In 2014, residential and commercial buildings accounted for 41 percent of the energy used in the U.S. To reduce energy consumption, states, counties, and municipalities are increasingly requiring owners of public facilities, commercial buildings, and even private residences to conduct energy audits. The collected data can then be used to benchmark or monitor performance and compare it to that of similar structures. Some government entities are using the information to set performance guidelines or dish out report cards on new and retrofit construction projects.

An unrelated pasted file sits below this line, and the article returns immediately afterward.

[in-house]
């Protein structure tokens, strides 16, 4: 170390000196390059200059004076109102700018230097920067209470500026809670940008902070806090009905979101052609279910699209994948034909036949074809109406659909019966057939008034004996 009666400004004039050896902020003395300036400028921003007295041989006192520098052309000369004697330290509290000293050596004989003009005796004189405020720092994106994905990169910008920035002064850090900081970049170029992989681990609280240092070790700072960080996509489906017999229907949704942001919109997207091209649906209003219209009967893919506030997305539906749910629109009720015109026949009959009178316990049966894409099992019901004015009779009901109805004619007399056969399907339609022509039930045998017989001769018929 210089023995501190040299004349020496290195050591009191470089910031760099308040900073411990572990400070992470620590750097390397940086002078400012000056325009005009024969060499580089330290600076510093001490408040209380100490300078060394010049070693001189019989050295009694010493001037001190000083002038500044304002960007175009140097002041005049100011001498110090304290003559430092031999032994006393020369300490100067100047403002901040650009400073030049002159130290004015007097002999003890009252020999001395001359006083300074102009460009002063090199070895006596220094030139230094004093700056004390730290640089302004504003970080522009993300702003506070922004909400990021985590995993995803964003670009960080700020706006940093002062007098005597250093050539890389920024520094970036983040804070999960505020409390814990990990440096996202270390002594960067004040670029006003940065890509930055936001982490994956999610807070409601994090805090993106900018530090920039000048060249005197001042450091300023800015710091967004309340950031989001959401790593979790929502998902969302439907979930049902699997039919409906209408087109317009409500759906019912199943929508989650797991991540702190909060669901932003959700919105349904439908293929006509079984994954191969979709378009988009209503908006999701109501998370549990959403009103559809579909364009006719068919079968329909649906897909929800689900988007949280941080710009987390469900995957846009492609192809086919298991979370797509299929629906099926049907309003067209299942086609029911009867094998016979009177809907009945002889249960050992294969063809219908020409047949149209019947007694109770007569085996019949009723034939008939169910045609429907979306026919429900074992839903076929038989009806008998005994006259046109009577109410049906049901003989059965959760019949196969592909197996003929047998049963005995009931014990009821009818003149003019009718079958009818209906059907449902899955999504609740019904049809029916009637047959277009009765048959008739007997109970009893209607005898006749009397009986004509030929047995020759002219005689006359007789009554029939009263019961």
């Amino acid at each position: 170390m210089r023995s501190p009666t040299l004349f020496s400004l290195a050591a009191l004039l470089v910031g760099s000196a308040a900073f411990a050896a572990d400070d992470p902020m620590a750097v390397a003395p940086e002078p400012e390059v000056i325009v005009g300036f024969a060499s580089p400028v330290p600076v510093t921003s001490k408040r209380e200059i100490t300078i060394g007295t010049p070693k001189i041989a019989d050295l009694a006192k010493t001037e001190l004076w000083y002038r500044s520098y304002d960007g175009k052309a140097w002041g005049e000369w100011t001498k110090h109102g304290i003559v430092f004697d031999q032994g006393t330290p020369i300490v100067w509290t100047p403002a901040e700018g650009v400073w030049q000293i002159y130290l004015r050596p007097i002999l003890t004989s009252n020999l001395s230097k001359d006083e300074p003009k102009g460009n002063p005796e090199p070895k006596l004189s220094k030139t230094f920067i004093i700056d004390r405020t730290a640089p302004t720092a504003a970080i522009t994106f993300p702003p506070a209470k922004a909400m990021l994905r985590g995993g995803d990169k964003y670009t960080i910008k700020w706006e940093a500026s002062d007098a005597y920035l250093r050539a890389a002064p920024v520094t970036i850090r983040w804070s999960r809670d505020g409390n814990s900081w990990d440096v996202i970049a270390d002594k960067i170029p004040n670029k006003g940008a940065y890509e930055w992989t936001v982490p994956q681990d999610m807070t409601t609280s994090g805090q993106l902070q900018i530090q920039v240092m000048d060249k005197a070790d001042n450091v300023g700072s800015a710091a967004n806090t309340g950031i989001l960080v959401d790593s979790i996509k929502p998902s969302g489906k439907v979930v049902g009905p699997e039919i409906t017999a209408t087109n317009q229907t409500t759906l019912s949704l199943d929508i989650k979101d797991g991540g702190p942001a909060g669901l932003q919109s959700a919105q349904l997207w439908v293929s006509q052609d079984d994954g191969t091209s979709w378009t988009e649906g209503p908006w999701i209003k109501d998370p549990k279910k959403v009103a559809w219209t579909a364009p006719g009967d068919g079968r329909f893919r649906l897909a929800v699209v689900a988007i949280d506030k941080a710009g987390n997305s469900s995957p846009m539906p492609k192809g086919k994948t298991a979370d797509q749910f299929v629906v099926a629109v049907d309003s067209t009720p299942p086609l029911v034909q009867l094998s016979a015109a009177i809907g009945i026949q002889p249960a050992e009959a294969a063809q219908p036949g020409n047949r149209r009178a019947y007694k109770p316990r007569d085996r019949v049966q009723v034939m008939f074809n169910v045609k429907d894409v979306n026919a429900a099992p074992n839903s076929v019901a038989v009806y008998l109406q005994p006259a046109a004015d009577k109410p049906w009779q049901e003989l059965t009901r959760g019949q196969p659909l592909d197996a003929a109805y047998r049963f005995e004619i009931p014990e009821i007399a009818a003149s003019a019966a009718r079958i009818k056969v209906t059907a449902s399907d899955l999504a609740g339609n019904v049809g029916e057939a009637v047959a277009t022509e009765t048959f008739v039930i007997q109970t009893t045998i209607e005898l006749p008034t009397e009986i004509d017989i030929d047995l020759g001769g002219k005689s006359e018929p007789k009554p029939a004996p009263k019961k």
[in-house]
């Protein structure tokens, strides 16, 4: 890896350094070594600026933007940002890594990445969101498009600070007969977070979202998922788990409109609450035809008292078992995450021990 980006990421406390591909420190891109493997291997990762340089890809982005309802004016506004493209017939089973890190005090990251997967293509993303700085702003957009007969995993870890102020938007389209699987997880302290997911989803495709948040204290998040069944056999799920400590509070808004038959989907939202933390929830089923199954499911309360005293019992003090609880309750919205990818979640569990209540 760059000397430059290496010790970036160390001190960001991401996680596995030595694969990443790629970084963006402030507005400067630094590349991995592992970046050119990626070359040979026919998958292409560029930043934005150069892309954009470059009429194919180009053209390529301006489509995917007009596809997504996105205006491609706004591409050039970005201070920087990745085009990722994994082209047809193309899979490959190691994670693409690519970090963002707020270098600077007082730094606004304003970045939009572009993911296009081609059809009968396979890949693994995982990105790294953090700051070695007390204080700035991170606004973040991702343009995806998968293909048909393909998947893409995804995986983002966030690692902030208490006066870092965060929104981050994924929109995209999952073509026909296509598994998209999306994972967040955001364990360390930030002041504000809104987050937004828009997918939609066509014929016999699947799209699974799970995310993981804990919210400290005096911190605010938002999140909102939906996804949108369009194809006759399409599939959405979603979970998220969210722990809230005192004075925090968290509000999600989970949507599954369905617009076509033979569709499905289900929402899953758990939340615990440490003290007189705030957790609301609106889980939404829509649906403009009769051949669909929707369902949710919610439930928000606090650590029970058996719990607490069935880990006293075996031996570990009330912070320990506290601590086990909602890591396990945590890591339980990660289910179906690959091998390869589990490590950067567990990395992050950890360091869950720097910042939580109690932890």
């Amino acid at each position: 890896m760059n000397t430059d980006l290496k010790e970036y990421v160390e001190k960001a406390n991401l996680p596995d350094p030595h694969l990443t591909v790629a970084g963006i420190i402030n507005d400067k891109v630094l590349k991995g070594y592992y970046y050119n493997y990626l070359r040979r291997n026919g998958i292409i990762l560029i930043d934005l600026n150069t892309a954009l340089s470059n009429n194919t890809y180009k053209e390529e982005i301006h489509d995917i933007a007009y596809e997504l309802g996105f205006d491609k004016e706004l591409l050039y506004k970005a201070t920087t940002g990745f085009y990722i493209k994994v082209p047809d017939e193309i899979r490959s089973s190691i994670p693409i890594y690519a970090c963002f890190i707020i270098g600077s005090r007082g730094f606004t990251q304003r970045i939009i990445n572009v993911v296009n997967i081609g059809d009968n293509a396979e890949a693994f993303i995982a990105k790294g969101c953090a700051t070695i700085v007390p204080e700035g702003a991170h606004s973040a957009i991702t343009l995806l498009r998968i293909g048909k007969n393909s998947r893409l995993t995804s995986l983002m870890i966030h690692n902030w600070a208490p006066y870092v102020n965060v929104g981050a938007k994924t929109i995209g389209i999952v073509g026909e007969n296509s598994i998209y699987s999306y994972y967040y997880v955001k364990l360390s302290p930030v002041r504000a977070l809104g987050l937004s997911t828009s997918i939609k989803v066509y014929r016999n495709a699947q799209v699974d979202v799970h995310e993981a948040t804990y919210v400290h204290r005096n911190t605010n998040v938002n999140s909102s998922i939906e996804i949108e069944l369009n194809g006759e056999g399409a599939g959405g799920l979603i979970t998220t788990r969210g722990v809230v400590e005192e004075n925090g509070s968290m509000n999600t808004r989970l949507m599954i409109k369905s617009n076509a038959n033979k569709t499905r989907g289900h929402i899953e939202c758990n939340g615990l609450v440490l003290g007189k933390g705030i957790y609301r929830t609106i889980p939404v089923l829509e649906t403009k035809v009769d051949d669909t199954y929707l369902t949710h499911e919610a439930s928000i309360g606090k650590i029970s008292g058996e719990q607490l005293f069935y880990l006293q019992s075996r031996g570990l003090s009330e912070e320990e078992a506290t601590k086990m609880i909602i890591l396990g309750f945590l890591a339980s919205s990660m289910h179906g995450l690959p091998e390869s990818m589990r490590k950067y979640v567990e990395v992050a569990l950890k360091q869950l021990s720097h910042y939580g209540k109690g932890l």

Click the locations on the map to find out how places around the country are enacting legislation requiring data collection on building performance.

Jessica Rubenstein

Jessica Rubenstein

Credits: American Council for an Energy-Efficiency Economy, Institute for Market Transformation, National Resources Defense Council, Arlington Initiative to Rethink Energy

Note: We will continue to update this map as jurisdictions pass legislation that benchmarks their buildings. Please visit for more 

information on jurisdiction-specific policies. Email about new legislation that should be added to the map.